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Hepatitis A and B vaccination

Hepatitis A and B vaccination

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Hepatitis A and B are both highly infectious viruses that cause inflammation of the liver. However, each of the viruses can infect you in different ways, so your risk of infection depends on your activities.

Hepatitis A and B, what are they?

Hepatitis A and B vaccine

We can provide a combined hepatitis A and hepatitis B vaccination which is less than the cost of the individual vaccines. You’ll need 3 or 4 doses of the combined hepatitis A and B vaccine. Take a look at the schedule below:

The combined Hepatitis A and B Vaccination starts from £90 per dose for adults and £66 per dose for children. If you’re travelling then there’ll be a Travel Consultation cost of £30 per person and the vaccine cost, however, if you’re not travelling then it’s only the vaccination cost you pay.

Hepatitis A and B vaccine price

Dr Ravi Gowda

Dr Ravi Gowda, Consultant in Infectious Diseases or one of his highly trained clinical colleagues will be looking after your vaccine requirements. 

Who will be providing your Hep A and B vaccination?
More about the team
We're a team of trained experts

Experts in Infectious Diseases

and Travel Medicine

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Over 21 years of experience in Travel Health

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Cared for more than

10,000  patients

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Over 150 5 star reviews on Google Reviews

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Book appointment online

1. Book an appointment online

Book and pay for your travel consultation online for £30.

Attend your consultation

2. Attend your consultation

Complete an online health assessment and attend your consultation.

Get your vaccination

3. Get your Hep A and B vaccination

Get the vaccination you need and you're ready to go.

How it works
Prevention icon

You can reduce the risk of hepatitis A and B transmission with some simple, basic personal hygiene measures, these include: - Regular hand washing - Drinking from unopened bottles and cans, which have an intact seal - Making drinks made from boiled water (the only caveat to this is that some parasitic cysts can survive boiling, so you should ideally disinfect with chlorine tablets (these are available at Health Klinix) - Don’t use ice - Recently prepared, thoroughly cooked food served hot, fruit that you can peel yourself, and pasteurised dairy produce are also good options for food - Avoid foods such as salads, uncooked fruit and vegetables, food left uncovered in warm places, unpasteurised dairy produce, raw meat and fish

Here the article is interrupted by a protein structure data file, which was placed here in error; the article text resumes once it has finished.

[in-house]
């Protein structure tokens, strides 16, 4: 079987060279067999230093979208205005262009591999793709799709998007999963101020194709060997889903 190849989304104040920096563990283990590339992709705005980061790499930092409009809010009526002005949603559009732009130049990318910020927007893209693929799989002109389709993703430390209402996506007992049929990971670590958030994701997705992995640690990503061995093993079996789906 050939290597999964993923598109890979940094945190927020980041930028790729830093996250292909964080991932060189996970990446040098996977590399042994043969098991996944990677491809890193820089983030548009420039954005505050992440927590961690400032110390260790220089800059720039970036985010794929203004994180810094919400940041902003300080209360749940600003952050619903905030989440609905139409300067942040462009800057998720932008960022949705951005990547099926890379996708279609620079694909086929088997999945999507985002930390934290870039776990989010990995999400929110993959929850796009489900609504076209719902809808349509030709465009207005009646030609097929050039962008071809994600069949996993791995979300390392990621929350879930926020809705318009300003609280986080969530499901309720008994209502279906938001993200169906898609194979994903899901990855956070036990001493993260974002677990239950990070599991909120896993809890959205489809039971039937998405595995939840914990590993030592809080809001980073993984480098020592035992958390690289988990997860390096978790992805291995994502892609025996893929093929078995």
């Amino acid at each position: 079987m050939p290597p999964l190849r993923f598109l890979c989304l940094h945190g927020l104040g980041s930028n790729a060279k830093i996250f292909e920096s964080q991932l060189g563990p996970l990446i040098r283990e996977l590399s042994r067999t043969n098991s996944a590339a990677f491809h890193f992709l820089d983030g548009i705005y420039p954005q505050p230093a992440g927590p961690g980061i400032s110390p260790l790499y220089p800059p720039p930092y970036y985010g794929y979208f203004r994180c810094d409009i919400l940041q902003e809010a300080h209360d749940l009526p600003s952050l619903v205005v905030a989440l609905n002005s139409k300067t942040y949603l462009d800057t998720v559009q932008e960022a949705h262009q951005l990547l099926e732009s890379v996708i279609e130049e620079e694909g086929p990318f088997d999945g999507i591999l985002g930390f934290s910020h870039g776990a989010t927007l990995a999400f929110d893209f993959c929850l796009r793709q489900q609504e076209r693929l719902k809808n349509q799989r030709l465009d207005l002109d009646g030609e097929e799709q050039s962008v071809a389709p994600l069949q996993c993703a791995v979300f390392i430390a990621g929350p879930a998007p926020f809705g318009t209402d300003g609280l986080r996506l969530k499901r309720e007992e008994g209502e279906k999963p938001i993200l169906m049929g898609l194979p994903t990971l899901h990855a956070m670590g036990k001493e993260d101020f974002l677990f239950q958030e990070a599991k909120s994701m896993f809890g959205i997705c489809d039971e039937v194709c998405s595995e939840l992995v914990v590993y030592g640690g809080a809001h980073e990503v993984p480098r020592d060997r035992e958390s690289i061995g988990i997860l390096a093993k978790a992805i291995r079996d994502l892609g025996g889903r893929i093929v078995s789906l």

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The most effective way to protect yourself is by getting a combined hepatitis A and B vaccination. As a traveller (and non-traveller) you can also reduce your risk of hepatitis A and hepatitis B with some simple, basic personal hygiene measures.

Hepatitis A and B treatment
Symptoms icon

Hepatitis A and hepatitis B symptoms are generally mild or even absent in young children. Symptoms in men and women are similar, however as you get older the symptoms become much more serious and can include: - Fever - Loss of appetite - Jaundice (yellowing of the eyes and skin) - Loss of appetite - Nausea - Scarring of the liver known as cirrhosis - In rare cases you may also have life-threatening liver failure

Hepatitis A and B symptoms
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Hepatitis A and B are both what we call DNA viruses that infect the liver. You’re at risk of hepatitis A infection if you travel to affected areas and eat or drink contaminated food and water, whereas you get hepatitis B infection through blood and blood products or bodily fluids.

Hepatitis A and B causes
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The combined hepatitis A and B vaccine is generally a well tolerated vaccine and most of the time you won't have any side effects. If you do, then common side effects include headache, injection site pain and soreness, and sometimes fever.

Hepatitis A and B vaccine side effects
  • Once you’ve received the primary course of the hepatitis A and B vaccine (see above) you’ll be protected for 25 years for hepatitis A  and for the rest of your life for hepatitis B (unless you belong to a particular occupational risk group)

  • You're usually at risk of Hepatitis A if you travel, whereas hepatitis B infection, although more common overseas, is still a risk in the UK.

  • If you're at risk of infection, you can have the combined hepatitis A and B vaccine even if you're pregnant.

  • For further information, please take a look at  our hepatitis A and hepatitis B infection pages.

  • Yes, both Hep A and B are contagious, however you might catch hepatitis A and hepatitis B in different ways. You’ll usually get infected with hepatitis A through contaminated food and water, whereas hepatitis B is primarily from:

    • Blood transfusions

    • Blood products

    • Bodily fluids

    • Contaminated medical instruments 

    • Needles

Frequently asked questions